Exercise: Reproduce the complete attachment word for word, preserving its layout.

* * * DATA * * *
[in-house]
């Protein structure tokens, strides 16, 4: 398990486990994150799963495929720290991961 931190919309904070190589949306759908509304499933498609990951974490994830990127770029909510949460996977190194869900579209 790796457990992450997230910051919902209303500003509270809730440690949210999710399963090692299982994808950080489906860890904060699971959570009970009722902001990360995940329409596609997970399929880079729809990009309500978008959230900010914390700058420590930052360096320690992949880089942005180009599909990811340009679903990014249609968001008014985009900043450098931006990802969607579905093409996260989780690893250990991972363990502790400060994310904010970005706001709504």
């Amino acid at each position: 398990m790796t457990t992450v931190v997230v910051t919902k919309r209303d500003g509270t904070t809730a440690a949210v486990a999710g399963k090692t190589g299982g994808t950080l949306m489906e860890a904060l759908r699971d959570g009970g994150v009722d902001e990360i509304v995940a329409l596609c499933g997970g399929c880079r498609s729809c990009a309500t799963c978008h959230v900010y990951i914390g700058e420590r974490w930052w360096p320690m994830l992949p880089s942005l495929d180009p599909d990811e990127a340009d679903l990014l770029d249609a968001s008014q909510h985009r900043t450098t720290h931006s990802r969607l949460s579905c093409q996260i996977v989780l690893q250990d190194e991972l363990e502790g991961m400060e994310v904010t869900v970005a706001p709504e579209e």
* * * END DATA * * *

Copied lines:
[in-house]
């Protein structure tokens, strides 16, 4: 398990486990994150799963495929720290991961 931190919309904070190589949306759908509304499933498609990951974490994830990127770029909510949460996977190194869900579209 790796457990992450997230910051919902209303500003509270809730440690949210999710399963090692299982994808950080489906860890904060699971959570009970009722902001990360995940329409596609997970399929880079729809990009309500978008959230900010914390700058420590930052360096320690992949880089942005180009599909990811340009679903990014249609968001008014985009900043450098931006990802969607579905093409996260989780690893250990991972363990502790400060994310904010970005706001709504």
């Amino acid at each position: 398990m790796t457990t992450v931190v997230v910051t919902k919309r209303d500003g509270t904070t809730a440690a949210v486990a999710g399963k090692t190589g299982g994808t950080l949306m489906e860890a904060l759908r699971d959570g009970g994150v009722d902001e990360i509304v995940a329409l596609c499933g997970g399929c880079r498609s729809c990009a309500t799963c978008h959230v900010y990951i914390g700058e420590r974490w930052w360096p320690m994830l992949p880089s942005l495929d180009p599909d990811e990127a340009d679903l990014l770029d249609a968001s008014q909510h985009r900043t450098t720290h931006s990802r969607l949460s579905c093409q996260i996977v989780l690893q250990d190194e991972l363990e502790g991961m400060e994310v904010t869900v970005a706001p709504e579209e």